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The Making of a Southern Diaspora: South- South Migration and Zimbabweans in South Africa

  • Jonathan CrushEmail author
  • Abel Chikanda
  • Godfrey Tawodzera
Part of the Global Migration Issues book series (IOMS, volume 5)

Abstract

Diasporas are increasingly viewed as a vital untapped development resource by governments in the global South. As a result, strategies and programmes for diaspora engagement in development are very much on the global migration and development agenda. However, debates about the actual and potential role of diasporas in development are characterized by a striking myopia that tends to view diasporas from the South as located primarily or exclusively in the global North. The case of Zimbabwe is particularly interesting in this regard. The country has been a major global migrant source country for the last two decades as the economic and political crisis in a once well-managed state deepened. Though their lives and status in South Africa remain precarious, they are carving out lives and livelihoods and building social networks in a hostile land. What we are witnessing, therefore, is the act of creation of a diaspora as migration shifts from being temporary and circular in nature to being more diverse and permanent or semi-permanent. Under the current political dispensation in Zimbabwe, most members of the diaspora are likely to confine their engagements to family and personal matters and avoid engagement overtures from the Zimbabwean government. That said, Zimbabweans in South Africa increasingly identify with the notion that they are members of a diaspora and are starting to form associations and organize themselves to pursue a range of diaspora activities.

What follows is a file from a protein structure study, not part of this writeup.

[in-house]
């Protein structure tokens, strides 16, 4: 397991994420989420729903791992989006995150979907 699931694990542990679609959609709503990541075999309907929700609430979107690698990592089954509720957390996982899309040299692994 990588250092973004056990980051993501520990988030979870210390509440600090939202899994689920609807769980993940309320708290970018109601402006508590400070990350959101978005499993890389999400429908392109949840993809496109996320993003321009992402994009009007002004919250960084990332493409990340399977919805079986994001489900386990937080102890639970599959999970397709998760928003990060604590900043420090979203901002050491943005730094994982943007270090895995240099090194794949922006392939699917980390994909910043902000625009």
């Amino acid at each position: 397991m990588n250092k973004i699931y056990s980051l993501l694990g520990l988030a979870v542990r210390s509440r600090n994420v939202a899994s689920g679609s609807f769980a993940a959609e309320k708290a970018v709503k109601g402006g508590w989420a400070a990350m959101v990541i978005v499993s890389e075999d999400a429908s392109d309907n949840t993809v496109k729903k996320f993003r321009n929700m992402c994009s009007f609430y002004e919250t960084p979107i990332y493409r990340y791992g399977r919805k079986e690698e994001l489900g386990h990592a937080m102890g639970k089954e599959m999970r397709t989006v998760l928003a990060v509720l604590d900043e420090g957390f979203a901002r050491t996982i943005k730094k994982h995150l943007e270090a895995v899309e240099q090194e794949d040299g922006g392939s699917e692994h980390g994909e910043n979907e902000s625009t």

Keywords

Informal Economy South African Government South African City African Migrant African Diaspora 
These keywords were added by machine and not by the authors. This process is experimental and the keywords may be updated as the learning algorithm improves.

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Copyright information

© Springer International Publishing Switzerland 2016

Authors and Affiliations

  • Jonathan Crush
    • 1
    • 2
    Email author
  • Abel Chikanda
    • 3
  • Godfrey Tawodzera
    • 4
  1. 1.Balsillie School of International AffairsWaterlooCanada
  2. 2.University of Cape TownCape TownSouth Africa
  3. 3.Department of Geography and African & African American StudiesUniversity of KansasLawrenceUSA
  4. 4.Department of Geography and Environmental StudiesUniversity of LimpopoSovengaSouth Africa

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